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Need some clarity for re-arranging equations

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Hey guys, I'm a lot further through the Practical Algebra book I'm going through, but I've run into a problem that seems rather confusing. In the first chapter of the book, the following is stated:
Quote:
When adding, the order of the numbers may be changed. Thus, b + 9 = 9 + b. When subtracting, the order of the numbers may not be changed. Thus b - 9 != 9 - b.
Then in chapter 3:
Quote:
Once you know how to re-arrange polynomials in convenient order, you can use this skill to assist you when adding them. Example: (3x - y) + (2y + x) Removing the parenthesis and grouping like terms, we get: (3x + x) + (2y - y)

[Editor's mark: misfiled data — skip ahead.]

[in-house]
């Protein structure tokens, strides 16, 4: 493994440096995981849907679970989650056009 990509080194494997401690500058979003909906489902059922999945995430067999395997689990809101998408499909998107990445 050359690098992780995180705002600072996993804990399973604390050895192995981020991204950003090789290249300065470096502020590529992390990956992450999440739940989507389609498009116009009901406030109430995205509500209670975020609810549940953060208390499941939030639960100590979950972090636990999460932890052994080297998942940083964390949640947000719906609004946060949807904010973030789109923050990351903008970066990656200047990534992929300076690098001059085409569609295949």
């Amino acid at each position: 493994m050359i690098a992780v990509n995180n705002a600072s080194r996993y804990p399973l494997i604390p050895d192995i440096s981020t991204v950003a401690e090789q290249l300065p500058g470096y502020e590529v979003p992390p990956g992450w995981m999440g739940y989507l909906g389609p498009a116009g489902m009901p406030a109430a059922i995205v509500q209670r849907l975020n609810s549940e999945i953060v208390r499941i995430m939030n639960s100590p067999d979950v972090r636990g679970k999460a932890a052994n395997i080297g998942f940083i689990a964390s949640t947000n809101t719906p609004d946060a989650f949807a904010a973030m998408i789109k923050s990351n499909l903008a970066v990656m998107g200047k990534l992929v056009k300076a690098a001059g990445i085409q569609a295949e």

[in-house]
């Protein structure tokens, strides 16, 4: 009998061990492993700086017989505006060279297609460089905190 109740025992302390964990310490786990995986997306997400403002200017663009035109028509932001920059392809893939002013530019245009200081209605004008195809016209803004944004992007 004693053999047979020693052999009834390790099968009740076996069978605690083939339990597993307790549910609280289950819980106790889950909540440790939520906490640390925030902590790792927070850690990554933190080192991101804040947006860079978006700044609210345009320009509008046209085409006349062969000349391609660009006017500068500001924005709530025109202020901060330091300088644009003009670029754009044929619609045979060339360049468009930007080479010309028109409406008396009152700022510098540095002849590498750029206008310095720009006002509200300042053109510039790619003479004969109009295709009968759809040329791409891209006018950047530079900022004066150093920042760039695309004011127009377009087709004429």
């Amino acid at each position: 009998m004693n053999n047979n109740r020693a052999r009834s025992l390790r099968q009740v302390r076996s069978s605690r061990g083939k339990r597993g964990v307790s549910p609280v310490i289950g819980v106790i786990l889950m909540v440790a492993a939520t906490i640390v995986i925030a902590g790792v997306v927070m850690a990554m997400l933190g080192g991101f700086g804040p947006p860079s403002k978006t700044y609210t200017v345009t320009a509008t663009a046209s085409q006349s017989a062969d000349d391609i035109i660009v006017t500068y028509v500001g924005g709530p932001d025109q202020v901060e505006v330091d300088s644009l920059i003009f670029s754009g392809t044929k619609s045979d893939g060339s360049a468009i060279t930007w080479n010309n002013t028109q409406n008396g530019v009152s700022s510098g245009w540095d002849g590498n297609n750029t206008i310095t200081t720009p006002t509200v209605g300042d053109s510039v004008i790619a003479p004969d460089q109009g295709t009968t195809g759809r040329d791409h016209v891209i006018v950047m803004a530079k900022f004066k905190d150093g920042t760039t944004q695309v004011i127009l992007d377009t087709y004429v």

Surely that's just gone and re-arranged the order of the numbers, which the subtraction rules says you can't? I've plugged in numbers, and I can see that it works, but the rule is totally confusing me and preventing me from understanding why you can do it in the first place. Can someone elaborate for me please? Thanks in advance, -hellz

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You swapped values around a + sign -- no problem, addition is commutative.

The thing to remember is that (a+b)=(b+a) but that (a-b)=-(b-a).

Or you could think of (a-b) as (a+(-b)), so (a-b)=(-b+a)

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Hey dude,

Thanks for the reply. So does that mean that you can't re-arrange signs of operations outside of terms, but you can re-arrange within the terms themselves, or have I misunderstood?

-hellz

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